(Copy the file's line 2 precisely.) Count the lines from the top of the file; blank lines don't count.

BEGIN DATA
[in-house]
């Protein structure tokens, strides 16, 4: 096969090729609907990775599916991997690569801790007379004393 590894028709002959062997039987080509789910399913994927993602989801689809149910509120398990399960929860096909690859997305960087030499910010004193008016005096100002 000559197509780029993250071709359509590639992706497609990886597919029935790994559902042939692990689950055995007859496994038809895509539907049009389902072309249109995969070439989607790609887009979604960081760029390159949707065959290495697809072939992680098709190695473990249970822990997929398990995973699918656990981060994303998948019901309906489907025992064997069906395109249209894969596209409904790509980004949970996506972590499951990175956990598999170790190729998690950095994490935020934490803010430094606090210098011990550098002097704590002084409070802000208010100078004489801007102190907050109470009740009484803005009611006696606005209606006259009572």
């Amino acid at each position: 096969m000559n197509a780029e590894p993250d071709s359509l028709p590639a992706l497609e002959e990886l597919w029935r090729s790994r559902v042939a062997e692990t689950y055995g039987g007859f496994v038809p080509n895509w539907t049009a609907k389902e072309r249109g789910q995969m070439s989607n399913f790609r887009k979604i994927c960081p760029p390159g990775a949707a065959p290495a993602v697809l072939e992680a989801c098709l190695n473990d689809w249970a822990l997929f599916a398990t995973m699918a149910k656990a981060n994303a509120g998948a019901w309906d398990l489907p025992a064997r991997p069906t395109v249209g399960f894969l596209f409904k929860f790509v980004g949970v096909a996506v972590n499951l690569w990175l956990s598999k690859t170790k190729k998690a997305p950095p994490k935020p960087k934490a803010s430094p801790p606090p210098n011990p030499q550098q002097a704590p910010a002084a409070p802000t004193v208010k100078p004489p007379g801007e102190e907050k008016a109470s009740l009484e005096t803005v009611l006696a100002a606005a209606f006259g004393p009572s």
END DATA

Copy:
């Protein structure tokens, strides 16, 4: 096969090729609907990775599916991997690569801790007379004393 590894028709002959062997039987080509789910399913994927993602989801689809149910509120398990399960929860096909690859997305960087030499910010004193008016005096100002 000559197509780029993250071709359509590639992706497609990886597919029935790994559902042939692990689950055995007859496994038809895509539907049009389902072309249109995969070439989607790609887009979604960081760029390159949707065959290495697809072939992680098709190695473990249970822990997929398990995973699918656990981060994303998948019901309906489907025992064997069906395109249209894969596209409904790509980004949970996506972590499951990175956990598999170790190729998690950095994490935020934490803010430094606090210098011990550098002097704590002084409070802000208010100078004489801007102190907050109470009740009484803005009611006696606005209606006259009572």